Writer and National Geographic Fellow Paul Salopek’s Out of Eden Walk is a 24,000-mile storytelling odyssey across the world in the footsteps of our human forebears. This is his latest dispatch from Myanmar.
Yangon, MyanmarWhere do you begin walking in a city that’s become a battle zone?
Perhaps at the makeshift shrines of its dead. Take, for example, the ephemeral memorial of Khant Nyar Hein.
Khant Nyar Hein was a 17-year-old pro-democracy protester and medical student who was shot to death last month by police in his middle-class Yangon neighborhood called Tamwe. The boy’s friends recently scurried from cover to drop bouquets on the asphalt road where he fell. Heavily armed security forces glared over the wall of a nearby police station. A few paces away from the blood stain, a tea shop worker served eggs and noodles for breakfast.
“I don’t know for how much longer we will stay open,” she said in the whispery monotone of a sleepwalker. “This violence will go on to the end. Not just here—everywhere, cities, villages.” Then, with reflexive Burmese grace and hospitality, she poured more tea.
I am walking across the world for storytelling project called the Out of Eden Walk.
Occasionally, using GPS technology, I plot cultural and historical walking tours through the major cities along my journey’s continent-spanning trail. Jeddah, Saudi Arabia. Tbilisi, Georgia. Kolkata, India, and other urban centers have all been paced off to reveal the charms of humankind’s kaleidoscopic markets, parks, and alleyway eateries. But when I arrived at Yangon to prepare the logistics for my slow, multiyear journey onward into Asia, I inadvertently stepped into a world of bewildering anguish.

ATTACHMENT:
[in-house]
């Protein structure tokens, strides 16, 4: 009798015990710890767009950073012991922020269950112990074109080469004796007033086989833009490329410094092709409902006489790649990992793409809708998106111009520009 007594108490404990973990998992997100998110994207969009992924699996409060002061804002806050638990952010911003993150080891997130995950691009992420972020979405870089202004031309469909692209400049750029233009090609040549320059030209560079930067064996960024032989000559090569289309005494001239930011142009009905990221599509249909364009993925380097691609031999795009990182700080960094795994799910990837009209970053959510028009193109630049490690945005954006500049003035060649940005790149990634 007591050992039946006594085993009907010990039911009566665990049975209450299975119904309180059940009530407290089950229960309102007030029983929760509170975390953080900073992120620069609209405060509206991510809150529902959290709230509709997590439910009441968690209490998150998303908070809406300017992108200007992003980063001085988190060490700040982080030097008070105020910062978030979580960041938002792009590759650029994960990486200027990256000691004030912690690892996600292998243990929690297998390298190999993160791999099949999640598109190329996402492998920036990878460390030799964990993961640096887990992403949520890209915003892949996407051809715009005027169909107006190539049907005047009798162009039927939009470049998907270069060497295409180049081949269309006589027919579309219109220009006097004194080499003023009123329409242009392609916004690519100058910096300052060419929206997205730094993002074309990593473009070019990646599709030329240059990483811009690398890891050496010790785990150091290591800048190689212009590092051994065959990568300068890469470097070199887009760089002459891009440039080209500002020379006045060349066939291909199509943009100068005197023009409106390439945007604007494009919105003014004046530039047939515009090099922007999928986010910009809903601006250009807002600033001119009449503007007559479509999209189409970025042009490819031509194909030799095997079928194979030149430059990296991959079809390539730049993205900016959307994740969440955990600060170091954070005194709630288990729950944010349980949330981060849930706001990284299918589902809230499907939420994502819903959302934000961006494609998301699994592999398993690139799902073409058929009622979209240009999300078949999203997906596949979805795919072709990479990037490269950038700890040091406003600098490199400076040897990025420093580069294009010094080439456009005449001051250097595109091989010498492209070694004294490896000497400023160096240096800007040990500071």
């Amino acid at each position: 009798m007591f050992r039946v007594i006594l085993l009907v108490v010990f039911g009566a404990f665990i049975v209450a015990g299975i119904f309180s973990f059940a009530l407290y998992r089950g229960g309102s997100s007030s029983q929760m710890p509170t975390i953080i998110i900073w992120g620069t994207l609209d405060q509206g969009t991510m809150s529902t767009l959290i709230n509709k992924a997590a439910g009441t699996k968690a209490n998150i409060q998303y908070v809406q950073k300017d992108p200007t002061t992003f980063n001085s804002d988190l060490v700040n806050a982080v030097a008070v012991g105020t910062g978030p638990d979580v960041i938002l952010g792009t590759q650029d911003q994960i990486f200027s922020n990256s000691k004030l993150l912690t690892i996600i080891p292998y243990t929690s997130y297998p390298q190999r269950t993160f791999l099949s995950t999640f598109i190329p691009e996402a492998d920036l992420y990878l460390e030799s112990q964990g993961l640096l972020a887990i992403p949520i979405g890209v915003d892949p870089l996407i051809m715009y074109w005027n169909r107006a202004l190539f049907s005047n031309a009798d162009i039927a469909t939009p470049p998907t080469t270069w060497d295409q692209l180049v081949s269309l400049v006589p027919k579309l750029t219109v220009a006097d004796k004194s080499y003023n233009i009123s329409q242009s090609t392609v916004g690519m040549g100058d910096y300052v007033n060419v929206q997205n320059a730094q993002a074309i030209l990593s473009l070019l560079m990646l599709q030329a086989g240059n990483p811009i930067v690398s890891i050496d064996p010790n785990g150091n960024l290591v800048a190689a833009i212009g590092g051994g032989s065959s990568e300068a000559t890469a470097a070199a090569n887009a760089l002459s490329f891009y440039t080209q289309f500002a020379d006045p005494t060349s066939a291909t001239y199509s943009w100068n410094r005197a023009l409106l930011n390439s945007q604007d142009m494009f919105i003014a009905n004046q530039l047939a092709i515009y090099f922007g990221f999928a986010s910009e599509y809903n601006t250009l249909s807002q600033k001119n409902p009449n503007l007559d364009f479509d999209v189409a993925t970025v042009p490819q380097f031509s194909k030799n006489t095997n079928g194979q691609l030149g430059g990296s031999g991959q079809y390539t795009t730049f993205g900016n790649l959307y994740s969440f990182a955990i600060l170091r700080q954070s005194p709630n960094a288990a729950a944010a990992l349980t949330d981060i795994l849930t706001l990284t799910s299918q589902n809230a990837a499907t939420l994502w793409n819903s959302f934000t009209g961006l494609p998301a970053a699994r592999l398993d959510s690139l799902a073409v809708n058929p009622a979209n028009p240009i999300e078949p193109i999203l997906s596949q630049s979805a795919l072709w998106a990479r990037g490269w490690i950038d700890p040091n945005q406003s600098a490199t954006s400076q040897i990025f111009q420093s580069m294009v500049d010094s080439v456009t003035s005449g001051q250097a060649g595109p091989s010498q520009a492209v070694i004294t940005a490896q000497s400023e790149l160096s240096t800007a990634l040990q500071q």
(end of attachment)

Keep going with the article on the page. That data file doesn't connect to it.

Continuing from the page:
More than 700 citizens have been killed by the generals who seized power in a coup in Myanmar on February 1. Claiming that an election last year—which their party lost badly—was rigged, the military has detained the country’s civilian leader, Nobel laureate Aung San Suu Kyi, and imprisoned nearly 3,300 other opposition figures, democracy activists, artists, and journalists. Lately, the junta has taken to televising the beaten faces of protesters in its custody. Some experts say Southeast Asia’s poorest country may be sliding inexorably toward failed state status.
Under such heart-cracking circumstances, it seemed indecent to follow through on my project’s urban walking tours. But last month, I decided that walking the world should include both the desolating as well as the beautiful. And so, accompanied by two Burmese colleagues who can't be identified at this time for safety reasons, I trekked 10 miles through embattled Yangon, recording what I encountered at boot level in the metropolis of seven million.
The result: a city tour unlike any along my 24,000-mile global walking route.
Protesters, most young and idealistic, guarded improvised roadblocks constructed of garbage bins—and adorned with hygiene pads. (Burmese folk tradition holds that men lose their masculine power if they come into close proximity with feminine products; protesters have weaponized such superstitions against police and soldiers.) Idled taxi drivers commiserated glumly beside medieval-looking battlements that bristled with sharpened bamboo punji sticks. Buddhist shopkeepers sinking into economic ruin fed birds on the empty sidewalks, hoping to accrue spiritual merit. Most of the streets were ghostly. The raucous protest marches that had shaken Yangon in the immediate aftermath of the coup were long suppressed. (Watch young pro-democracy protesters clash with police in Yangon's Tamwe district last month.)
“We are suffering because the people are suffering,” said a saffron-robed monk slumped under tree. He flinched as police flash-bang grenades exploded nearby.
For all its waypoints of fear, anger, innocence, bitterness, and pain, Yangon seemed a city paralyzed with waiting. Nobody knew what was going to happen next. I roamed abandoned streets that had been painted by protesters with colossal letters spelling out WE WANT DEMOCRACY. Like Yangon’s largely shut-in residents, I had no idea what lay around the next corner.
To take a virtual tour of Yangon, click here.
This story was originally published on the National Geographic Society’s website devoted to the Out of Eden Walk project. Explore the site here.
Paul Salopek won two Pulitzer Prizes for his journalism while a foreign correspondent with the Chicago Tribune. Follow him on Twitter @paulsalopek.